I was setting out to start a column on the playoff chances, or lack thereof, the Chicago Bears have heading into the NFL postseason, when a text from my friend Tyler changed my mind on what really matters in the sports world this week.
He shared a message he received from his mother, Suzanne. Suzanne was stoked the Boston Red Sox had hired Bianca Smith as a minor league coach Tuesday, making her the first Black woman to coach professional baseball. This news came one week after Becky Hammon became the first woman to serve as an NBA head coach when the San Antonio Spurs assistant replaced coach Greg Popovich after his ejection in the Spurs’ game against the Lakers.
Suzanne texted Tyler about the accomplishments and mentioned she was voted in her senior class in 1979 at Minooka as the most likely the become the first woman to coach in the NBA.
“Totally a joke at the time, but I think it’s so cool that it’s happening now,” she texted her son. “And I wish I could have done it.”
She’s right — it’s awesome to see women starting to find their place in roles that were 100 percent taken by men not long ago. Several women now coach and officiate in the NFL. The Miami Marlins made Kim Ng the first female general manager in MLB history earlier this offseason. Women are finding their way in all areas of all sports.
What didn’t seem possible to Suzanne during her high school days now is tangibly evident, although still rare, for the Suzannes of today — the same young women who we have covered and will continue to cover whenever prep sports resume.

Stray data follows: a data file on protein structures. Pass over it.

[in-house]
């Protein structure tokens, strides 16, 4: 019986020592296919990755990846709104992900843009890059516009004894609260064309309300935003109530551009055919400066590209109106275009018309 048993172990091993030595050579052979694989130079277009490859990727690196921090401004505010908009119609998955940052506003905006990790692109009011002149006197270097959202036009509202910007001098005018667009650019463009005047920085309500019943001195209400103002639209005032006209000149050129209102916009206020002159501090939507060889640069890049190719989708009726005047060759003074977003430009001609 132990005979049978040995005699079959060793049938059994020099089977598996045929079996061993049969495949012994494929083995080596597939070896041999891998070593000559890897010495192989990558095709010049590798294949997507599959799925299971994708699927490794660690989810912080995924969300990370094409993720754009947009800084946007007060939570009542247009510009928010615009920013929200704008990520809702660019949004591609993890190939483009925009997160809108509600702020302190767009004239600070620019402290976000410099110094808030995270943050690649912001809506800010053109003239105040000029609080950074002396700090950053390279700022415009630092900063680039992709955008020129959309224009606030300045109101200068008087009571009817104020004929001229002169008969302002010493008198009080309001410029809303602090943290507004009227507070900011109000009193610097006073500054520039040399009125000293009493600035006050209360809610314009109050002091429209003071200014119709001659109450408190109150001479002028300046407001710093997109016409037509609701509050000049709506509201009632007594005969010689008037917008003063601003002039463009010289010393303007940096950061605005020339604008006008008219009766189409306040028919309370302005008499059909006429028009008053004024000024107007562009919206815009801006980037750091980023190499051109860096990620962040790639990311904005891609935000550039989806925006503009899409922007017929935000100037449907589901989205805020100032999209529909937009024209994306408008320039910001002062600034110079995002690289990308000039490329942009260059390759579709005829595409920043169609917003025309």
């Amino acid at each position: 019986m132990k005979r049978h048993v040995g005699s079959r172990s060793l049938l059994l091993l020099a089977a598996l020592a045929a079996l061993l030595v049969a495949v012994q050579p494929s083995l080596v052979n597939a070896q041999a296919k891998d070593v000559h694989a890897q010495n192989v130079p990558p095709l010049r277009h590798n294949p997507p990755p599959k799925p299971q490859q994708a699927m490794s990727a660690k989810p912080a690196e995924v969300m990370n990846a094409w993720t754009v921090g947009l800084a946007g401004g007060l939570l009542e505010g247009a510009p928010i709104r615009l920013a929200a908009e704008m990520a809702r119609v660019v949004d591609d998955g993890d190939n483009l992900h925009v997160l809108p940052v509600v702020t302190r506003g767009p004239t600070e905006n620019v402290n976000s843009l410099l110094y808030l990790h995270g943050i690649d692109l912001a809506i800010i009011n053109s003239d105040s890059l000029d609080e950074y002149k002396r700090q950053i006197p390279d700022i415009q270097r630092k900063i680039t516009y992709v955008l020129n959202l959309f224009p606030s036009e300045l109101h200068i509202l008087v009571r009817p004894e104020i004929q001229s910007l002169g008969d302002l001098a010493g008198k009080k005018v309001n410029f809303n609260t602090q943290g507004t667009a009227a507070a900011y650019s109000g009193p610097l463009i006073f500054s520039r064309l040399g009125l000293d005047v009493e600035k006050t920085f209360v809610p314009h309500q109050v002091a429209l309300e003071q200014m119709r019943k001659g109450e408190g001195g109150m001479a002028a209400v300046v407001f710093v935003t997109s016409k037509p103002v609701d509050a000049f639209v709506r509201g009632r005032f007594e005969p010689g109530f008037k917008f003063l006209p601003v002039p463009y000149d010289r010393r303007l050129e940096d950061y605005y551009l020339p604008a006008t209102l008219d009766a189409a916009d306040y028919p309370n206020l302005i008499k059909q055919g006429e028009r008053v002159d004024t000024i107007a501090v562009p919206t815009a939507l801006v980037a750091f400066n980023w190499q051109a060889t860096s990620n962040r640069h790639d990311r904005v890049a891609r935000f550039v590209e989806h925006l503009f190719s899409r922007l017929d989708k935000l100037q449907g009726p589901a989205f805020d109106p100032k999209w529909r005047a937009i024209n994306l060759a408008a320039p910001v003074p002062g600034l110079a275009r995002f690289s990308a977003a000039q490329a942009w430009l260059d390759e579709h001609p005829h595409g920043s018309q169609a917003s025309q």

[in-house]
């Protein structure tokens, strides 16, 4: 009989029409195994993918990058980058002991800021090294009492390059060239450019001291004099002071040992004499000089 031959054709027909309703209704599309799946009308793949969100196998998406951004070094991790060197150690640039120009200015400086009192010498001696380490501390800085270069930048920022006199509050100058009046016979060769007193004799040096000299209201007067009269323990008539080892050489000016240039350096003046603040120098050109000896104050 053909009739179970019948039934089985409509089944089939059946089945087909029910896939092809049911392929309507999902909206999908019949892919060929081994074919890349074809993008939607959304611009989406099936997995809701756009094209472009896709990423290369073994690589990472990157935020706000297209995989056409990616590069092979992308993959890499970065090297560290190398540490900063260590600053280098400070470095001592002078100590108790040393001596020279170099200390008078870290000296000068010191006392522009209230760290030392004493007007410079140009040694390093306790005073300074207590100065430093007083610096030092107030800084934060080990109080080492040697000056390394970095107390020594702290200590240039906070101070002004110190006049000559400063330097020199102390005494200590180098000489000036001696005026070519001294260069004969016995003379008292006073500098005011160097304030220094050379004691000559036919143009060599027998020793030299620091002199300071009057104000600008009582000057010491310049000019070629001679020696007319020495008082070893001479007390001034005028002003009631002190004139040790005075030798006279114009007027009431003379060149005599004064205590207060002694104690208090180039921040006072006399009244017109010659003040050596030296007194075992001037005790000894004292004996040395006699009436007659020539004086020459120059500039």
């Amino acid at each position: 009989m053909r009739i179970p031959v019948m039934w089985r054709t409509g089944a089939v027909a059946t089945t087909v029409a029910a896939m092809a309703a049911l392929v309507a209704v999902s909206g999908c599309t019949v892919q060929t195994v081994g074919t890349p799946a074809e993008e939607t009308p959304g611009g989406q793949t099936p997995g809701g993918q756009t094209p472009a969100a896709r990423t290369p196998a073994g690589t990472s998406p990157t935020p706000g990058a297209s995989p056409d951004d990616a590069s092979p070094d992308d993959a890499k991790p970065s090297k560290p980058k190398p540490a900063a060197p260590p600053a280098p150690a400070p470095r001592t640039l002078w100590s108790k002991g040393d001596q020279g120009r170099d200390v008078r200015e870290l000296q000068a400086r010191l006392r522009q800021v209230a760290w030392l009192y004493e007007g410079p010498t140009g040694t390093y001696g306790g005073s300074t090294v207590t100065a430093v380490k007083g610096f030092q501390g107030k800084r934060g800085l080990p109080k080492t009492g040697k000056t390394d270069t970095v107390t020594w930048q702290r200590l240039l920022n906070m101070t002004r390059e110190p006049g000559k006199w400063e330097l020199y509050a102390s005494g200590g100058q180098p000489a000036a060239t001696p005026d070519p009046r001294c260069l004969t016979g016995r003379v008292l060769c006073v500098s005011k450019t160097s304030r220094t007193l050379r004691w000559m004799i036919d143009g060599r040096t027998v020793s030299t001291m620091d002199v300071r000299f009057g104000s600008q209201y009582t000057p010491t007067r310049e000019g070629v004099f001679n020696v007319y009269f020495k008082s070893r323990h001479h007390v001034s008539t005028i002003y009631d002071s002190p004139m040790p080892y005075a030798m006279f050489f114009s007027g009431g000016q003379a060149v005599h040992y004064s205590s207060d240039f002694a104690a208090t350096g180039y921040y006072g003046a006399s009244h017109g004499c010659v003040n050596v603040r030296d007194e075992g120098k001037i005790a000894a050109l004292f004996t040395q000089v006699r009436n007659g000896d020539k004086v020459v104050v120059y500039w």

I learned quickly when I started reporting at the Daily Journal the coverage former sports editor Brock Netter and I were giving, and now Cody Smith helps bring, is much more than girls sports typically have been covered, particularly since newsrooms across the globe began shrinking earlier this century.
As someone who grew up here and has lived in the area for all but my college years, I was kind of surprised by that. I know how good girls sports traditionally are here. I’ve mentioned it before, but pound-for-pound, there’s not another area in the state that matches ours on the softball diamond. We’ve had teams in a variety of other sports reach the state level, from Herscher girls soccer to Wilmington becoming somewhat of a cheerleading dynasty.
We’re a small, community newspaper. Without Chicago Bears training camp, we have no professional teams to cover. We have two colleges with successful athletic programs we are aiming to expand our coverage on, but aside from that and some youth sports, high school sports are the main focus of our coverage — not just boys prep sports but prep sports as a whole.
When we’re out covering the girls in their athletic endeavors, we’re helping plant those seeds that have blossomed into names such as Brown, Hammon and Ng — the names being etched into history before our eyes. Sure, our role isn’t the most significant at all. But we’re helping these young women see they have a place in athletics just as much as their male counterparts.